The use of supplemental aids to enhance athletic performance is nothing new. Since the time of the ancient Greeks, athletes have been using nutrients to enhance their capabilities. There is a broad range of sports supplements available today here's a look at some of them:
Arginine, ornithine, and lysine, are often claimed to stimulate the release of human growth hormone, promote muscle growth and increase strength. There is currently no evidence to support claims that oral amino acid supplements increase growth hormone levels or muscle mass. Weight lifting and endurance training both significantly increase growth hormone levels. Studies are ongoing to assess whether combining the supplements with exercise increases growth hormone levels above those seen with exercise alone.
The vitamins that are considered to have an antioxidant effect are vitamin C, vitamin E and beta-carotene. Strenuous exercise triggers the production of substances called free radicals, which can potentially cause damage to muscle and other tissues. In response to free radicals, the body generates antioxidant enzymes to counteract the effect of the free radicals. Consumption of antioxidant vitamins can augment the action of antioxidant enzymes and, therefore, prevent tissue damage. Vitamin E may help reduce muscle damage from intense exercise, which often results in muscle soreness. The formation of collagen, which is necessary for connective tissues like ligaments and tendons, is one of vitamin C's basic roles. Beta-carotene is significant from a nutritional perspective, because the body can easily transform it to vitamin A. It is the best source of vitamin A, since the body will only make as much as is necessary.
Chromium picolinate is a trace mineral that helps the cells convert glucose. If you have too little chromium, you may develop hypo- or hyperglycemia, extreme fatigue and sugar cravings. It has generated a lot of interest in its alleged ability to increase energy and burn off fat, increase muscle mass, decrease body fat and promote weight loss.
Coenzyme Q10 is a coenzyme in the aerobic energy system. The one area in which data is most conflicting is for CoQ10 as an ergogenic aid for athletic performance. Because of its role in ATP synthesis, it is logical that supplemental CoQ10 may support the process of cellular energy production. Research in this area has been conflicting, with some studies showing a benefit and others showing no effect.
While more studies need to be carried out in order to confirm the purported benefits of colostrum supplementation, early evidence suggests many significant effects. It may help muscle tissue recover more quickly after intense training. In addition, it may stimulate immune factors, reducing the likelihood that illness will follow environmental and physical stressors. Colostrum may also increase lean muscle mass. If future research yields continued positive results, colostrum may become a valuable ergogenic aid for muscle growth and recovery.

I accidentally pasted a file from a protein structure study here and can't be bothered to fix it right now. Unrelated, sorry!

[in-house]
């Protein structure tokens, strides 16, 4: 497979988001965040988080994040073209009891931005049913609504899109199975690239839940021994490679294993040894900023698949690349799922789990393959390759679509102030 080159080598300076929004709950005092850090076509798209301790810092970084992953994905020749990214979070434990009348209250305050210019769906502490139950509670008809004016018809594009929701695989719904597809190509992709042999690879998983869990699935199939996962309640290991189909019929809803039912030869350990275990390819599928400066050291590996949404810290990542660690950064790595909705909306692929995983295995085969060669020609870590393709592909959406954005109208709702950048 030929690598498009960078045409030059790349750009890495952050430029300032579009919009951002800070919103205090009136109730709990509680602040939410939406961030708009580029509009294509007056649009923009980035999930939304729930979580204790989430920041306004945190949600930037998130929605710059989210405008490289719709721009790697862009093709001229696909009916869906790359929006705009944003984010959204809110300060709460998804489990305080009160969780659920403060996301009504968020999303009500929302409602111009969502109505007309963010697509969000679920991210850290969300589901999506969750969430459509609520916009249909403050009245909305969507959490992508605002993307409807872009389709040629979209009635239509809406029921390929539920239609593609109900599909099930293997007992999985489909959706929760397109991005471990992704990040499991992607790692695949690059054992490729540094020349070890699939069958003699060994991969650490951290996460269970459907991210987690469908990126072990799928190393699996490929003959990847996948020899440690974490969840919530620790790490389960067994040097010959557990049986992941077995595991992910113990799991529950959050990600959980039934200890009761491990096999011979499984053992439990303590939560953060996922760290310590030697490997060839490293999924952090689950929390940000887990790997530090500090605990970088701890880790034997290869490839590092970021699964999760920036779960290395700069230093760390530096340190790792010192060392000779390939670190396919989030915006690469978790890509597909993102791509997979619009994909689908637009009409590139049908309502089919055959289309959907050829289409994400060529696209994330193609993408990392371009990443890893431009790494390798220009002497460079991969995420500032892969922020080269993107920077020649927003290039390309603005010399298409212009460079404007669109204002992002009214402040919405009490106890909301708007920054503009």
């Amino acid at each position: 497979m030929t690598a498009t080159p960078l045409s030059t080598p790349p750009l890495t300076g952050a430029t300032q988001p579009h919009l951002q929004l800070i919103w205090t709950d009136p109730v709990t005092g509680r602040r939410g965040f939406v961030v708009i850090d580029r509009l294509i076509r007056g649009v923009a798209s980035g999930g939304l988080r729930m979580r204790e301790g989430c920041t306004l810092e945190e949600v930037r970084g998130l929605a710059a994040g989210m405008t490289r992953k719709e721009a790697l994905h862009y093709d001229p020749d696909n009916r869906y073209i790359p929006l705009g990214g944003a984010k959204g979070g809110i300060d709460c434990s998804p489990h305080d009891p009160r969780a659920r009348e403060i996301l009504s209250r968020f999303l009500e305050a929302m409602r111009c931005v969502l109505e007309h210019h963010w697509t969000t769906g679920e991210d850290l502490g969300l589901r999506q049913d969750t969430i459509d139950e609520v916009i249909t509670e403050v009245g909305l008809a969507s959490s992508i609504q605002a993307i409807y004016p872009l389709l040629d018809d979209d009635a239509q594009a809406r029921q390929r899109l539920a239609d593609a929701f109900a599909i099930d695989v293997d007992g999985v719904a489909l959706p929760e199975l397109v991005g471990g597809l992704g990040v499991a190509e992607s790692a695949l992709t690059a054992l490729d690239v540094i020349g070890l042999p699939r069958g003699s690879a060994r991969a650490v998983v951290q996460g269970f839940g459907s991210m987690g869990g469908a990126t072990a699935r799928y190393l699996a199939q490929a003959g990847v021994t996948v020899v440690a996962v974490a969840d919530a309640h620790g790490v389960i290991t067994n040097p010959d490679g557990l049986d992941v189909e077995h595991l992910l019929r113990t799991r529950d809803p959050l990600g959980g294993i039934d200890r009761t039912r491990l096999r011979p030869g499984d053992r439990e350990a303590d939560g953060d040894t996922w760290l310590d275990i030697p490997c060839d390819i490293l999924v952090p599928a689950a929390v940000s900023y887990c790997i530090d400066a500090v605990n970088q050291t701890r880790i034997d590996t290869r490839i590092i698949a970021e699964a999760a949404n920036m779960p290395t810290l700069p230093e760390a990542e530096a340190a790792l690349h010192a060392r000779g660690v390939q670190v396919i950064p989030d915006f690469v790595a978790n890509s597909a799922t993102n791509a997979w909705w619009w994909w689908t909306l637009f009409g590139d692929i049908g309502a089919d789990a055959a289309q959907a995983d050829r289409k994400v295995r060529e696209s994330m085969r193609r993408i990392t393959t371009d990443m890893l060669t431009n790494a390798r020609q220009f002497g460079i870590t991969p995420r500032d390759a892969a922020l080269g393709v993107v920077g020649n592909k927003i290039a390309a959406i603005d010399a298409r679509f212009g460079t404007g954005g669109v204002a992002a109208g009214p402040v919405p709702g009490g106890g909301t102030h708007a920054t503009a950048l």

Creatine is both made by the body (from amino acids arginine, glycine and methionine) and gained from the diet. It occurs naturally in meats and fish. An athlete who is a big meat eater may have five grams of creatine per kilogram of muscle, which is near the upper limit. This same athlete must take in approximately 2.5g of creatine per day to replace the natural degradation of creatine that takes place each day. Phosphocreatine (the phosphorylated form of Creatine) provides the means of regenerating small quantities of ATP extremely rapidly, boosting short duration activities. Muscles are much less prone to fatigue and the capacity to undertake strenuous exercise is increased. Activities such as repetition weight training, short sprints, repeated bounding and jumping are all enhanced and therefore the quality of training increases which feeds into higher competitive performances. Studies conducted with middle distance athletes also seem to point to improvement. Research has shown conclusive evidence that creatine supplements can enhance endurance performance. The use of creatine is almost always associated with a one-to-three-pound weight gain during the initial loading, probably due to water moving into the muscle cells along with the creatine. The long-term effects of creatine use are not known. This may be cause for some concern due to its effect on the liver.
Glutamine is an amino acid found in skeletal muscle and the blood, and is the primary fuel source for the intestinal tract and immune system. It also plays a role in muscle glycogen replenishment following exercise. Glutamine is considered a non-essential amino acid. That means the body can manufacture it, and dietary intake of glutamine is not essential. However, recent research indicates that when the body is under severe stress, the amount of glutamine manufactured by the body may not be enough to meet body demands. Recently it has been receiving a great deal of attention; particularly regarding its affects on performance, lean mass and immune function.
It is well known that dehydration significantly impairs endurance performance. Glycerol is a 3-carbon non-intoxicating alcohol. It is a natural component of dietary fats. Triglycerides are made up of a glycerol molecule and three fatty acids. Glycerol is produced from breaking down fats. It is available as Glycerate in packet form and can now be found in some sports drinks. Studies have shown that extra water ingested with glycerol is held in the body for several hours and may enhance performance by a few percent in events lasting more than an hour in hot and humid conditions. Headaches, blurred vision, and stomach upset are side effects for some athletes who take too much too quickly.